Social Media Bookmarking and Diigo

 

I have recently created an account with Diigo, a social book-marking site that I’m sure will prove to be a resourceful forum for me in the near future. I have attached a link to my Diigo account, which includes a variety of social bookmarks like my favorite blogs, important social media sites, and pages that I have stumbled across and found interesting.

This site in the short time that I have had it has already provided me the opportunities to bookmark some really interesting sites that I have come across. I have also used to site to bookmark some of my old favorites to make them all readily available in one location.

To visit my Diigo click: here!

Diigo provides a unique opportunity for people to share the social media sites that they find the most intriguing. This resource can be especially useful for students, especially those working in groups. Recently, I have been working on a research proposal for my qualitative research class, and although we have not yet utilized Diigo, I think my group members will be open to the idea of sharing links on Diigo.

Say I am researching our topic, and I find some really great academic articles that are really relevant to our thesis and would be really useful for my group mates. All I have to do is bookmark the article and my peers can access the article from anywhere by simply signing onto my Diigo and opening my bookmark. So simple, right?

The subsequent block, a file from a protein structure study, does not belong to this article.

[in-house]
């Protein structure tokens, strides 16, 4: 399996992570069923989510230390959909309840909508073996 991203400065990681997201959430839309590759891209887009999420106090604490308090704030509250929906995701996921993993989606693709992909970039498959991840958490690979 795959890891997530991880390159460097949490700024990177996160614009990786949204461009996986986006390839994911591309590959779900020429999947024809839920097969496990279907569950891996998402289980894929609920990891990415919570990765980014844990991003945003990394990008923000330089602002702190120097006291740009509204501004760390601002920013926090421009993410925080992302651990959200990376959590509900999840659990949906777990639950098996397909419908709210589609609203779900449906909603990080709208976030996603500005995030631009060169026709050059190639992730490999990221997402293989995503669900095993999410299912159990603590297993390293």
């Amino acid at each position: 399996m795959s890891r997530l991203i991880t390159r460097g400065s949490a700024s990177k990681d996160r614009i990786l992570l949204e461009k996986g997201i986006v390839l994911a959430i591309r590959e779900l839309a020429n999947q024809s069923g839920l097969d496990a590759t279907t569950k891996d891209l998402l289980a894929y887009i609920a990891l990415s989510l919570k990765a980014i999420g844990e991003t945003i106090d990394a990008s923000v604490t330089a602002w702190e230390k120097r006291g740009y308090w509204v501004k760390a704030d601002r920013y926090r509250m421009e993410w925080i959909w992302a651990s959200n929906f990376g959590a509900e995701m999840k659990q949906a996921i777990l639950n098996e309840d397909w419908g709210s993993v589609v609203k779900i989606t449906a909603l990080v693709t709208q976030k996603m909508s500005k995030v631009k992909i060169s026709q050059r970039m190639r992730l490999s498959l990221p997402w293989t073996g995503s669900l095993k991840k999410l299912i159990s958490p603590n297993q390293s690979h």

Diigo’s benefits can also reach far past the classroom. Pre-professional organizations like Florida Public Relations Association and AdFed can create Diigo accounts to share professional articles amongst themselves and learn as much a they can from each other. If an organization was having a guest speaker come, Diigo would be a good way for them to share that speakers work so they can all become familiar with the speaker before his arrival.

Sites like Diigo can be utilized by people in all walks of life, especially PR professionals and students! Hopefully social bookmarking sites like this will catch on and become more popular!

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Tosh.No

Daniel Tosh has always been one of my favorite comedians. I religiously tuned into his show, Tosh.0,  every week, and even dropped an ungodly amount of money to see his tour live when it came to Tampa last year.

Tosh’s comedy thrives off of being offensive and vulgar, and it appeals to my generation; it has clearly made him one of the most successful comedians of today. But when does a line get drawn between what is appropriate for television broadcast and what is strictly too offensive to be socially acceptable.

I was curled on the couch watching Tosh.0 with my boyfriend this week when a seriously disturbing segment of the show was aired. Not only did I have to leave the room, but I have no desire to watch the show any time in the near future because of this one clip. The portion of the show called “web redemption” is a segment in which Tosh brings in a viral video superstar and gives them a chance to redeem themselves on air for their stupidity or clumsiness. The segment has featured famous YouTube stars, including the bed intruder song phenomenon Antoine Dodson and National Anthem butcher Natalie.